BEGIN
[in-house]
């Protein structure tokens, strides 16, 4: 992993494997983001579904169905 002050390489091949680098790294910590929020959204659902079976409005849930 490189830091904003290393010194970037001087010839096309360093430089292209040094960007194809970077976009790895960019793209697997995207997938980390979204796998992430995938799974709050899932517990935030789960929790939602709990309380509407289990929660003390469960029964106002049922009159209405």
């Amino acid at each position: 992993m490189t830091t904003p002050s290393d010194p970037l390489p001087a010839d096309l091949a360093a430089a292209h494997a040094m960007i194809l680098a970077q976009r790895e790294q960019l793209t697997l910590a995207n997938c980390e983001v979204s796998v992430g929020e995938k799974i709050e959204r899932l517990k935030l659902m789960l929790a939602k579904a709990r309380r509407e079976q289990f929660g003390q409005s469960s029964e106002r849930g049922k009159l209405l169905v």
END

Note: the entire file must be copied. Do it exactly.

[in-house]
């Protein structure tokens, strides 16, 4: 992993494997983001579904169905 002050390489091949680098790294910590929020959204659902079976409005849930 490189830091904003290393010194970037001087010839096309360093430089292209040094960007194809970077976009790895960019793209697997995207997938980390979204796998992430995938799974709050899932517990935030789960929790939602709990309380509407289990929660003390469960029964106002049922009159209405």
């Amino acid at each position: 992993m490189t830091t904003p002050s290393d010194p970037l390489p001087a010839d096309l091949a360093a430089a292209h494997a040094m960007i194809l680098a970077q976009r790895e790294q960019l793209t697997l910590a995207n997938c980390e983001v979204s796998v992430g929020e995938k799974i709050e959204r899932l517990k935030l659902m789960l929790a939602k579904a709990r309380r509407e079976q289990f929660g003390q409005s469960s029964e106002r849930g049922k009159l209405l169905v």